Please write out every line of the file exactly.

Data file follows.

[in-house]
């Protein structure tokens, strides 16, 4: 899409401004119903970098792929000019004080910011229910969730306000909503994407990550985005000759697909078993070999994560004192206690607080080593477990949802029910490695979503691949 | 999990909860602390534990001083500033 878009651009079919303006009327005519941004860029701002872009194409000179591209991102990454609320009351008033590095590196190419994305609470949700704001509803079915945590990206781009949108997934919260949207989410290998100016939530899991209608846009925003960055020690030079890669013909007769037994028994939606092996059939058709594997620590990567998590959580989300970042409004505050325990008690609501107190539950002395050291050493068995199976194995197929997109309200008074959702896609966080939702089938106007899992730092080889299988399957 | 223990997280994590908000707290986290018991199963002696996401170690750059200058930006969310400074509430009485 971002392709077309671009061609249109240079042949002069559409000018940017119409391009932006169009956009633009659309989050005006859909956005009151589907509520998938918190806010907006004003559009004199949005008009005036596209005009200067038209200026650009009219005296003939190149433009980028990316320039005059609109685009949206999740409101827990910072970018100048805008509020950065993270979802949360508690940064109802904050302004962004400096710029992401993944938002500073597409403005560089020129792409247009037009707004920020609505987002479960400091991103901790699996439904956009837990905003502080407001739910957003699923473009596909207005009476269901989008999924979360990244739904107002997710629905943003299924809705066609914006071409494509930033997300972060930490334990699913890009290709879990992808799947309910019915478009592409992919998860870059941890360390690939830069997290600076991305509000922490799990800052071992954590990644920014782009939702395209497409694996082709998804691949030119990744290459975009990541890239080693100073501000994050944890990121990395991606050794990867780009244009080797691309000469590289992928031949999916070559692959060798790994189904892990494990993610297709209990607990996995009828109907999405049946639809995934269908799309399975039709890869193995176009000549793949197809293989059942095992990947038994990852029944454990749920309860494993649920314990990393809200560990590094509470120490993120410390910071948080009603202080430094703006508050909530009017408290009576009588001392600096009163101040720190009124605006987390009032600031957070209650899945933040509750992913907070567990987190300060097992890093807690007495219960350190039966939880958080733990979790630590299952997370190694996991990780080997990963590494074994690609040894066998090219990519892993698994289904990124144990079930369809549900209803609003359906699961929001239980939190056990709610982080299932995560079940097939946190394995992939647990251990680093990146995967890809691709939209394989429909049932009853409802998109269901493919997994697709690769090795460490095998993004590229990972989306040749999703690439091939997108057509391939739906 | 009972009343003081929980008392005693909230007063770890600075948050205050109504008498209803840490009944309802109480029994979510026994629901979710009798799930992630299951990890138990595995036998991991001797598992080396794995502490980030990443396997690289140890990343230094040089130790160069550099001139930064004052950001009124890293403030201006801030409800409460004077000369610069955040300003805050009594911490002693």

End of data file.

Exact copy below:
[in-house]
């Protein structure tokens, strides 16, 4: 899409401004119903970098792929000019004080910011229910969730306000909503994407990550985005000759697909078993070999994560004192206690607080080593477990949802029910490695979503691949 | 999990909860602390534990001083500033 878009651009079919303006009327005519941004860029701002872009194409000179591209991102990454609320009351008033590095590196190419994305609470949700704001509803079915945590990206781009949108997934919260949207989410290998100016939530899991209608846009925003960055020690030079890669013909007769037994028994939606092996059939058709594997620590990567998590959580989300970042409004505050325990008690609501107190539950002395050291050493068995199976194995197929997109309200008074959702896609966080939702089938106007899992730092080889299988399957 | 223990997280994590908000707290986290018991199963002696996401170690750059200058930006969310400074509430009485 971002392709077309671009061609249109240079042949002069559409000018940017119409391009932006169009956009633009659309989050005006859909956005009151589907509520998938918190806010907006004003559009004199949005008009005036596209005009200067038209200026650009009219005296003939190149433009980028990316320039005059609109685009949206999740409101827990910072970018100048805008509020950065993270979802949360508690940064109802904050302004962004400096710029992401993944938002500073597409403005560089020129792409247009037009707004920020609505987002479960400091991103901790699996439904956009837990905003502080407001739910957003699923473009596909207005009476269901989008999924979360990244739904107002997710629905943003299924809705066609914006071409494509930033997300972060930490334990699913890009290709879990992808799947309910019915478009592409992919998860870059941890360390690939830069997290600076991305509000922490799990800052071992954590990644920014782009939702395209497409694996082709998804691949030119990744290459975009990541890239080693100073501000994050944890990121990395991606050794990867780009244009080797691309000469590289992928031949999916070559692959060798790994189904892990494990993610297709209990607990996995009828109907999405049946639809995934269908799309399975039709890869193995176009000549793949197809293989059942095992990947038994990852029944454990749920309860494993649920314990990393809200560990590094509470120490993120410390910071948080009603202080430094703006508050909530009017408290009576009588001392600096009163101040720190009124605006987390009032600031957070209650899945933040509750992913907070567990987190300060097992890093807690007495219960350190039966939880958080733990979790630590299952997370190694996991990780080997990963590494074994690609040894066998090219990519892993698994289904990124144990079930369809549900209803609003359906699961929001239980939190056990709610982080299932995560079940097939946190394995992939647990251990680093990146995967890809691709939209394989429909049932009853409802998109269901493919997994697709690769090795460490095998993004590229990972989306040749999703690439091939997108057509391939739906 | 009972009343003081929980008392005693909230007063770890600075948050205050109504008498209803840490009944309802109480029994979510026994629901979710009798799930992630299951990890138990595995036998991991001797598992080396794995502490980030990443396997690289140890990343230094040089130790160069550099001139930064004052950001009124890293403030201006801030409800409460004077000369610069955040300003805050009594911490002693």